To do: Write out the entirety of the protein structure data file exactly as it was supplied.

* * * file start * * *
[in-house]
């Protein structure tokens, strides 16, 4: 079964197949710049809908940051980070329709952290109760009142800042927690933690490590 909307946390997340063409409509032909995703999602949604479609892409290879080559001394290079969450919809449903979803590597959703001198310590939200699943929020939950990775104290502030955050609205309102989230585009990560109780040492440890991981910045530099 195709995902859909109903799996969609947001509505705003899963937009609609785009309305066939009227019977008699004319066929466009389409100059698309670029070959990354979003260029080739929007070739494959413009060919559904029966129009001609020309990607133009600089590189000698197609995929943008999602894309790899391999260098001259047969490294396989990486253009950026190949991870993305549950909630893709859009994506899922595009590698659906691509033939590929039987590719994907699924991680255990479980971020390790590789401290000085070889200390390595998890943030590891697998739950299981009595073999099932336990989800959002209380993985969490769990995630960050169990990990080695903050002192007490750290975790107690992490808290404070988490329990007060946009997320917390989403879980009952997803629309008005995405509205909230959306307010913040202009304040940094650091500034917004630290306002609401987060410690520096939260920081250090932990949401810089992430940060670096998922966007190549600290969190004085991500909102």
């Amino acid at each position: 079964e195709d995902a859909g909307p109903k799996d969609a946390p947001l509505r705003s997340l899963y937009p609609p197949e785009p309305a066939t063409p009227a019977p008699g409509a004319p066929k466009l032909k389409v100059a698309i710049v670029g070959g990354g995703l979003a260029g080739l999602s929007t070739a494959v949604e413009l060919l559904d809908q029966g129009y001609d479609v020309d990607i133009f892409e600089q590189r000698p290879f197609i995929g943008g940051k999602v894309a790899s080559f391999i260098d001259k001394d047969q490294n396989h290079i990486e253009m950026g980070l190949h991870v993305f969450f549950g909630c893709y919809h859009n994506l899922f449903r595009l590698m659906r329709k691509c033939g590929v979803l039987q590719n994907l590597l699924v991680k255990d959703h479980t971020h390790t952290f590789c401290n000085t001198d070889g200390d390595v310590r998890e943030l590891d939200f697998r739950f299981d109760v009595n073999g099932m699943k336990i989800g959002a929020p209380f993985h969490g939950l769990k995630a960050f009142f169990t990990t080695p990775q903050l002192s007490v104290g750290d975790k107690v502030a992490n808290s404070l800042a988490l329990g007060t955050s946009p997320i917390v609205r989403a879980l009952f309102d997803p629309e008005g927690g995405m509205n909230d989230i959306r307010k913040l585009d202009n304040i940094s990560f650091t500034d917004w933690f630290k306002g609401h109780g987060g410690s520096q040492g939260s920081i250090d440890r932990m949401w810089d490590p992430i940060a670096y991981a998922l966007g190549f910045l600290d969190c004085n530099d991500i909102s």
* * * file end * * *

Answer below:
[in-house]
């Protein structure tokens, strides 16, 4: 079964197949710049809908940051980070329709952290109760009142800042927690933690490590 909307946390997340063409409509032909995703999602949604479609892409290879080559001394290079969450919809449903979803590597959703001198310590939200699943929020939950990775104290502030955050609205309102989230585009990560109780040492440890991981910045530099 195709995902859909109903799996969609947001509505705003899963937009609609785009309305066939009227019977008699004319066929466009389409100059698309670029070959990354979003260029080739929007070739494959413009060919559904029966129009001609020309990607133009600089590189000698197609995929943008999602894309790899391999260098001259047969490294396989990486253009950026190949991870993305549950909630893709859009994506899922595009590698659906691509033939590929039987590719994907699924991680255990479980971020390790590789401290000085070889200390390595998890943030590891697998739950299981009595073999099932336990989800959002209380993985969490769990995630960050169990990990080695903050002192007490750290975790107690992490808290404070988490329990007060946009997320917390989403879980009952997803629309008005995405509205909230959306307010913040202009304040940094650091500034917004630290306002609401987060410690520096939260920081250090932990949401810089992430940060670096998922966007190549600290969190004085991500909102």
């Amino acid at each position: 079964e195709d995902a859909g909307p109903k799996d969609a946390p947001l509505r705003s997340l899963y937009p609609p197949e785009p309305a066939t063409p009227a019977p008699g409509a004319p066929k466009l032909k389409v100059a698309i710049v670029g070959g990354g995703l979003a260029g080739l999602s929007t070739a494959v949604e413009l060919l559904d809908q029966g129009y001609d479609v020309d990607i133009f892409e600089q590189r000698p290879f197609i995929g943008g940051k999602v894309a790899s080559f391999i260098d001259k001394d047969q490294n396989h290079i990486e253009m950026g980070l190949h991870v993305f969450f549950g909630c893709y919809h859009n994506l899922f449903r595009l590698m659906r329709k691509c033939g590929v979803l039987q590719n994907l590597l699924v991680k255990d959703h479980t971020h390790t952290f590789c401290n000085t001198d070889g200390d390595v310590r998890e943030l590891d939200f697998r739950f299981d109760v009595n073999g099932m699943k336990i989800g959002a929020p209380f993985h969490g939950l769990k995630a960050f009142f169990t990990t080695p990775q903050l002192s007490v104290g750290d975790k107690v502030a992490n808290s404070l800042a988490l329990g007060t955050s946009p997320i917390v609205r989403a879980l009952f309102d997803p629309e008005g927690g995405m509205n909230d989230i959306r307010k913040l585009d202009n304040i940094s990560f650091t500034d917004w933690f630290k306002g609401h109780g987060g410690s520096q040492g939260s920081i250090d440890r932990m949401w810089d490590p992430i940060a670096y991981a998922l966007g190549f910045l600290d969190c004085n530099d991500i909102s």